Johnson warns of ecological doomsday

02 Nov, 2021 - 00:11 0 Views
Johnson warns of ecological doomsday President Mnangagwa is welcomed by British Prime Minister Boris Johnson to the UN Climate Change Conference in Glasgow, Scotland yesterday

The Herald

GLASGOW. – British Prime Minister Boris Johnson opened the COP26 UN climate conference in Glasgow on a sombre note on yesterday by warning that the world is facing an ecological “doomsday” while UN Secretary-General Antonio Guterres said bluntly: “We are digging our own graves.”

US President Joe Biden opted for a more hopeful tone, saying there is an “incredible opportunity” behind the “growing catastrophe” of global warming and urging world leaders to meet its challenge.

Biden pushed back against criticism that transforming economies to reduce greenhouse gases and reliance on fossil fuels will hurt jobs, arguing “it’s about jobs”.

Electrifying transport, building solar panel and wind turbine networks “create good, paying union jobs for American workers”, whereas continuing down the same path is already causing economic damage, he said.

“We’re standing at an inflection point in world history,” Biden said, describing the proliferation of wildfires, droughts and other climate-related disasters.

French President Emmanuel Macron took to the stage after Biden spoke and called for a unified effort to curb climate change based on three values: ambition, solidarity and trust.

He urged the world’s “largest emitters” to boost their plans to slash carbon pollution during the crunch two-week summit.

“The key over the next 15 days at this COP, is that the largest emitters whose national strategies do not align with our objective of 1,5 degrees Celsius of warming, to raise their ambition … that’s the only way of making our strategy credible again,” Macron told world leaders in Glasgow.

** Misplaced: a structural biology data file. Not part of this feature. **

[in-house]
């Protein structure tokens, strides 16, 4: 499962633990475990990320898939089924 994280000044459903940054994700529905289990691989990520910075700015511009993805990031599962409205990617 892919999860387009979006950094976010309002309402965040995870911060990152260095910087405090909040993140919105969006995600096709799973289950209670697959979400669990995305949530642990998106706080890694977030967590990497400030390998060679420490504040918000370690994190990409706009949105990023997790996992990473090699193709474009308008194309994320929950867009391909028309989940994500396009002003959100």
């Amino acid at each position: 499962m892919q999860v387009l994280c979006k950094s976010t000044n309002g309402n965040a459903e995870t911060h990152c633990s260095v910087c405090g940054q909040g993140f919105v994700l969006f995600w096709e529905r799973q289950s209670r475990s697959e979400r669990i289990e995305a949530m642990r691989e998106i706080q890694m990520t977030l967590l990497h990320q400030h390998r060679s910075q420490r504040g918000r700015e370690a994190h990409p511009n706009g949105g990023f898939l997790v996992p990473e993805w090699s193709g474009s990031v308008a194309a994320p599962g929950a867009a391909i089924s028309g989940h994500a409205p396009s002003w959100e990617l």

Macron and Biden were preceded by Britain’s Johnson, who opened the summit saying the world is strapped to a “doomsday device”.

Johnson likened an ever-warming Earth’s position to that of fictional secret agent James Bond – strapped to a bomb that will destroy the planet and trying to work out how to defuse it.

He told leaders that “we are in roughly the same position” – only now the “ticking doomsday device” is not fiction. The threat is climate change, triggered by the burning of coal, oil and natural gas, which Johnson pointed out started in Glasgow with James Watt’s coal-powered steam engine.

Johnson told the summit that humanity had run down the clock when it comes to climate change, and the time for action is now. He pointed out that the more than 130 world leaders who gathered in Glasgow had an average age of over 60, while the generations most harmed by climate change aren’t yet born.

Johnson called for the end of coal-fired power plants and gasoline-powered cars along with a huge transfer of cash from rich nations to poor to help them switch to greener economies and adapt to worsening climate impacts.

And that mood got only darker when United Nations Secretary-General Antonio Guterres followed him.

“We are digging our own graves,” Guterres said. “Our planet is changing before our eyes – from the ocean depths to mountaintops, from melting glaciers to relentless extreme weather events.”

Britain’s Prince Charles told the world leaders they need to “save our precious planet” and that “the eyes and hopes of the world are upon you”. – AP/AFP

Share This:

Sponsored Links